Butterflies likely are the best-loved bugs, but bees, beetles, mosquitoes, flies, and other insects pollinate our plants, as do bats, hummingbirds, and tropical birds. June 20 to June 26, 2016 is pollinator week.
Butterflies tend to prefer to nectar on flowers with narrow tubular flowers that are faintly fragrant and brightly colored flowers (especially red & purple). The pollen supply often is limited, and the nectar is ample and deeply hidden.
Pictured above is a monarch butterfly (Danaus plexippus) on buttonbush (Cephalanthus occidentalis) in the yard of Tanya & Jim Goldsmith on the May yard walk of the Eugenia Chapter of the Florida Native Plant Society. Its dense, round flower heads are composed of tiny 4-petaled tubular flowers with long prominent pistils that extend past the flowers.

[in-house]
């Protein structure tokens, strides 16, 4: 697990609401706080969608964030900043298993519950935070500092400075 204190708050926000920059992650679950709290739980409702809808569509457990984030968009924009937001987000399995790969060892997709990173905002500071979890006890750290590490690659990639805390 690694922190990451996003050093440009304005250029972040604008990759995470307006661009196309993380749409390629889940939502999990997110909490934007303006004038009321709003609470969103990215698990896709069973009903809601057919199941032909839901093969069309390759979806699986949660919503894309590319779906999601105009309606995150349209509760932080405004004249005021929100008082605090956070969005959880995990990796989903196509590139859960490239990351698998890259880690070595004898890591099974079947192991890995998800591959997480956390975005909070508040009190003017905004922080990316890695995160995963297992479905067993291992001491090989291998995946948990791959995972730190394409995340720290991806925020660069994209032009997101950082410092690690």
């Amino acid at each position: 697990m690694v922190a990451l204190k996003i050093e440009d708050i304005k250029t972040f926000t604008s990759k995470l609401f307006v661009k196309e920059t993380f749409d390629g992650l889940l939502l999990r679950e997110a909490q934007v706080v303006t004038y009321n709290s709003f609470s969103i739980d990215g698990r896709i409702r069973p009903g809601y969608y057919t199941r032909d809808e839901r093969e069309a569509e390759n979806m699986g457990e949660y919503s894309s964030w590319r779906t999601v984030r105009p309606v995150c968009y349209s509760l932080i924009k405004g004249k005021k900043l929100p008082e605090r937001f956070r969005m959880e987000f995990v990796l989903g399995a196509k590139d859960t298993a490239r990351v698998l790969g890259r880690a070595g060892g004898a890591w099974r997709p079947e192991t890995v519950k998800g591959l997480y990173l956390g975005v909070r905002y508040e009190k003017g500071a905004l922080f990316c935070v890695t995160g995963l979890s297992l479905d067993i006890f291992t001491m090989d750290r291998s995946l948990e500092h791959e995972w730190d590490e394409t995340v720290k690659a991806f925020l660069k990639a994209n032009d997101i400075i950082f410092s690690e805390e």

Monarch butterfly populations have declined more than 90% over the past 20 years. They are the poster-children for the perils that impact pollinator populations: Habitat loss, pesticide pressures, the elimination of nectar and larval plants from the margins of agricultural lands due to the increased use of Roundup on genetically modified crops, and invasive plants/insects/diseases.
Dr. Jaret Daniels from the University of Florida Entomology and Nematology Department believes that in Florida the weedy, exotic scarlet milkweed (Asclepias cursassavica) can prevent migration and recommends planting native milkweeds. Click here to find out where butterfly milkweed (Asclepias tuberosa) is available.
What you plant matters to pollinators!